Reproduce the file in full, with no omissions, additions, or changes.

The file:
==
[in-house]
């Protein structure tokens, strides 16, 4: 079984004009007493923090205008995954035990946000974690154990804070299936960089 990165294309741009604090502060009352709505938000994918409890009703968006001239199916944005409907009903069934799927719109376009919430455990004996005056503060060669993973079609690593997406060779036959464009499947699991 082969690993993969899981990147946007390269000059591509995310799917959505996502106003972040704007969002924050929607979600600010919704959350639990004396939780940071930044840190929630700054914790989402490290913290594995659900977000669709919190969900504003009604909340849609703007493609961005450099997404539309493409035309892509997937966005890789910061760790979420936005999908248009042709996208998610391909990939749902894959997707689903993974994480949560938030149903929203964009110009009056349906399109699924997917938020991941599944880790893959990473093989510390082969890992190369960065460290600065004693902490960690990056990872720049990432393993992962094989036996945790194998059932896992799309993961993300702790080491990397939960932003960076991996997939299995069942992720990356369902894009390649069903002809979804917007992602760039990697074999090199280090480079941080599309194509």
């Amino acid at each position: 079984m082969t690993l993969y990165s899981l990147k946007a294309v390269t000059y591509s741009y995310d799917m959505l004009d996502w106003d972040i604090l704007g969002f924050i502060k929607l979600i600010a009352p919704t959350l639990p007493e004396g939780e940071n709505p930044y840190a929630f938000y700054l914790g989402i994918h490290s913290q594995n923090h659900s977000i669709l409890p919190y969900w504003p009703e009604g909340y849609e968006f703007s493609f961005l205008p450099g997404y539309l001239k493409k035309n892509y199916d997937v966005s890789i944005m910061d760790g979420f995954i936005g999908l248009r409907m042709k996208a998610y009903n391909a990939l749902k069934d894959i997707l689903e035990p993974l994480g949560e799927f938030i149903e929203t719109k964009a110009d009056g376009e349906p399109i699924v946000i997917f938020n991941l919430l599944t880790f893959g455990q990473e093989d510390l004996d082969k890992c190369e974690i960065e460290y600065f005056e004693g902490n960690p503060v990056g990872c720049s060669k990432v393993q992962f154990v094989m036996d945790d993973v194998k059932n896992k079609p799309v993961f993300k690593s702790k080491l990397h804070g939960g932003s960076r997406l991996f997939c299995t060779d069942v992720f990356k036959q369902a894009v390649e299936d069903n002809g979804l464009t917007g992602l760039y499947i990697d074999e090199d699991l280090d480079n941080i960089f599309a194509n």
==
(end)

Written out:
[in-house]
């Protein structure tokens, strides 16, 4: 079984004009007493923090205008995954035990946000974690154990804070299936960089 990165294309741009604090502060009352709505938000994918409890009703968006001239199916944005409907009903069934799927719109376009919430455990004996005056503060060669993973079609690593997406060779036959464009499947699991 082969690993993969899981990147946007390269000059591509995310799917959505996502106003972040704007969002924050929607979600600010919704959350639990004396939780940071930044840190929630700054914790989402490290913290594995659900977000669709919190969900504003009604909340849609703007493609961005450099997404539309493409035309892509997937966005890789910061760790979420936005999908248009042709996208998610391909990939749902894959997707689903993974994480949560938030149903929203964009110009009056349906399109699924997917938020991941599944880790893959990473093989510390082969890992190369960065460290600065004693902490960690990056990872720049990432393993992962094989036996945790194998059932896992799309993961993300702790080491990397939960932003960076991996997939299995069942992720990356369902894009390649069903002809979804917007992602760039990697074999090199280090480079941080599309194509």
């Amino acid at each position: 079984m082969t690993l993969y990165s899981l990147k946007a294309v390269t000059y591509s741009y995310d799917m959505l004009d996502w106003d972040i604090l704007g969002f924050i502060k929607l979600i600010a009352p919704t959350l639990p007493e004396g939780e940071n709505p930044y840190a929630f938000y700054l914790g989402i994918h490290s913290q594995n923090h659900s977000i669709l409890p919190y969900w504003p009703e009604g909340y849609e968006f703007s493609f961005l205008p450099g997404y539309l001239k493409k035309n892509y199916d997937v966005s890789i944005m910061d760790g979420f995954i936005g999908l248009r409907m042709k996208a998610y009903n391909a990939l749902k069934d894959i997707l689903e035990p993974l994480g949560e799927f938030i149903e929203t719109k964009a110009d009056g376009e349906p399109i699924v946000i997917f938020n991941l919430l599944t880790f893959g455990q990473e093989d510390l004996d082969k890992c190369e974690i960065e460290y600065f005056e004693g902490n960690p503060v990056g990872c720049s060669k990432v393993q992962f154990v094989m036996d945790d993973v194998k059932n896992k079609p799309v993961f993300k690593s702790k080491l990397h804070g939960g932003s960076r997406l991996f997939c299995t060779d069942v992720f990356k036959q369902a894009v390649e299936d069903n002809g979804l464009t917007g992602l760039y499947i990697d074999e090199d699991l280090d480079n941080i960089f599309a194509n």